In 1935, the Federal Government of the United States passed a statute known as the Miller Act. This act requires that all prime contractors bidding on government projects have bonding secured in the total dollar amount of the project as well as the costs of materials and labor.
Under the Miller Act, all contractors must have a performance bond, which guarantees an amount to be paid if the contract is not fulfilled or is fulfilled contrary to the satisfaction of the officer awarding the contract. They must also have a payment bond, which guarantees payment for all materials and subcontractor services rendered as part of the construction contract.
Thanks to the Miller Act, construction firms not only have a more stable working relationship with government jobs but also a more stable industry overall. The bonding process instills confidence, which reduces uncertainty and the perception of risk.
All of these benefits and many more are attained through compliance with the Miller Act. You can read on to learn more about the Act, its requirements and how it benefits the government and contractors alike.
Why the Miller Act Was Written
Before the Miller Act was written, a similar law called the Heard Act was in effect. Unfortunately, the Heard Act was too limited in its scope and procedure. When the Miller Act was passed in 1935, it was a landmark for the ongoing growth of United States facilities and infrastructure. Without it, structures like the Pentagon might not have been built.
The most obvious benefit of surety bonding is that if someone fails to live up to their contract for whatever reason, the federal government — and taxpayers by proxy — are not left footing the bill for delays or the costs of sinking the project. Instead, the federal government can use the bond amount to pay another contractor.
Additionally, subcontractors and materials vendors still get paid for their contributions, negating the need for lengthy lawsuits or liens against the government, which would prove difficult for subcontractors to move forward with anyways given the many immunities the government wields against liability.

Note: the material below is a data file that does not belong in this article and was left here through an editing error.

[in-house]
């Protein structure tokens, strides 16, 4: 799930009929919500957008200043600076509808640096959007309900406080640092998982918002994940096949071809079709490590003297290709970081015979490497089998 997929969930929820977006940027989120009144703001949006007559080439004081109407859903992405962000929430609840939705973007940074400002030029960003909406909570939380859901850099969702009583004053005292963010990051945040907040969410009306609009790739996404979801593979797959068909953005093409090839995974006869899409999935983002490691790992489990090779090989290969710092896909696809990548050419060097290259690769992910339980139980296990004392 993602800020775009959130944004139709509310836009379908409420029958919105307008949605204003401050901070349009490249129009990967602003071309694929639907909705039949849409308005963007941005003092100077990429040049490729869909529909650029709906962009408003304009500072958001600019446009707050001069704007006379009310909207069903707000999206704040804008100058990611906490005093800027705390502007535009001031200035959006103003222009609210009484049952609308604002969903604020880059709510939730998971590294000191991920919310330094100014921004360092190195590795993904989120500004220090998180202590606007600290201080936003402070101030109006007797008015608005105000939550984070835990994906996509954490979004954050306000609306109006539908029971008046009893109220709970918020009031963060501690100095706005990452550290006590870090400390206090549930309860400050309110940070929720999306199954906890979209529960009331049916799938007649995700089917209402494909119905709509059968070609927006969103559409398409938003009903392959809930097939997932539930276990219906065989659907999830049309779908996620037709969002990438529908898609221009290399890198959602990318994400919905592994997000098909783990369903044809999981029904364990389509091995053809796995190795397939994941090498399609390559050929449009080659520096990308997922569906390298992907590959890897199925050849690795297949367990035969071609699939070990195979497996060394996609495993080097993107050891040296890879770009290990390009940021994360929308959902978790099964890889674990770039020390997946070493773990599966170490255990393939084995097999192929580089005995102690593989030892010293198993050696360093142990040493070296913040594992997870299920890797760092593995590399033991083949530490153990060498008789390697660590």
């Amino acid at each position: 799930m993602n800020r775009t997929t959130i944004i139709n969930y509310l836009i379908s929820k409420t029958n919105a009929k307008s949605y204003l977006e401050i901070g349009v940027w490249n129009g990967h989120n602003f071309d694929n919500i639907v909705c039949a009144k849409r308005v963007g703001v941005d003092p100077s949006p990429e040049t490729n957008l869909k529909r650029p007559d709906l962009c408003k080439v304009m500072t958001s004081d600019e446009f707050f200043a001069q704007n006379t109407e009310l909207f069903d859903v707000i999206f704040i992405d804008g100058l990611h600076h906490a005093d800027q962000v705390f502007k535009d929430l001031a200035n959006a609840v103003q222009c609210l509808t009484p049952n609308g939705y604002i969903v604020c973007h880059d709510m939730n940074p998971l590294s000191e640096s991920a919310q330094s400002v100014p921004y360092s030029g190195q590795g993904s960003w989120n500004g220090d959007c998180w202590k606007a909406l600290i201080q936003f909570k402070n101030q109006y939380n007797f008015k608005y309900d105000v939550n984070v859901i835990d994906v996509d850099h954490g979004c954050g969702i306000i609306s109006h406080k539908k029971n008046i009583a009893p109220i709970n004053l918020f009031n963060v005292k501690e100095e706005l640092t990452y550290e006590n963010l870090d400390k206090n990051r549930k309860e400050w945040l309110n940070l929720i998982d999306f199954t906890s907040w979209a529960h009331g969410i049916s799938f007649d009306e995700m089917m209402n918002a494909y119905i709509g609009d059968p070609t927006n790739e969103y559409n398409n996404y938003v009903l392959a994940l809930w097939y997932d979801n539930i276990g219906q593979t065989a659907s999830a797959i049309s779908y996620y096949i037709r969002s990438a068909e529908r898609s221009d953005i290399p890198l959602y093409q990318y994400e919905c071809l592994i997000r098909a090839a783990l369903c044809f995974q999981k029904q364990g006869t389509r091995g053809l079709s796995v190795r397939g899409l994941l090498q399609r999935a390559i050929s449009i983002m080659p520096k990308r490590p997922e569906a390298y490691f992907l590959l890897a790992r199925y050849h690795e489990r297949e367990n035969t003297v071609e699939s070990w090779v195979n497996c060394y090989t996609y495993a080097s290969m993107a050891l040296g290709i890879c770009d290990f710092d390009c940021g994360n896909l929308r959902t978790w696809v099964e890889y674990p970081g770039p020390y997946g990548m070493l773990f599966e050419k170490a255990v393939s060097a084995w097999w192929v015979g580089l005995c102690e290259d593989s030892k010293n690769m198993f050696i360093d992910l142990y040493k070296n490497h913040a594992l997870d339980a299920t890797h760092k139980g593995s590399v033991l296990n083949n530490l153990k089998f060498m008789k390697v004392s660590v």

Beyond the immediate possibility of payment for non-completion, other secondary benefits are had from the Miller Act. Contractors who have poor financial practices, a bad track record or do not instill confidence in bonding companies will be denied a bond. Therefore, the government can feel more confident in companies with a bond behind their bid. Also, the ability for the government to sue contractors based on the surety deters contractors from nonperformance.
Payment bonds similarly instill confidence in subcontractors and materials vendors that they have insurance that they will be paid, allowing smaller firms to avoid unnecessary risks while keeping project costs lower as a whole.
When You Need Surety Bonding Agent to Comply with the Miller Act
All federal contracts valued at $150,000 or more require a performance bond and a payment bond. Those with values greater than $30,000 but less than $150,000 also need a performance bond or an adequate substitute.
Most states have also passed their version of the Miller Act, known as “Little Miller Acts,” with their own project limits and stipulations. So whether a government contract is state, federal or local, you are likely to need a bond to place a bid.
If you have any questions about the Miller Act or about surety bonds in general, you can look around our site for more information or contact us today to receive our prompt, knowledgeable response.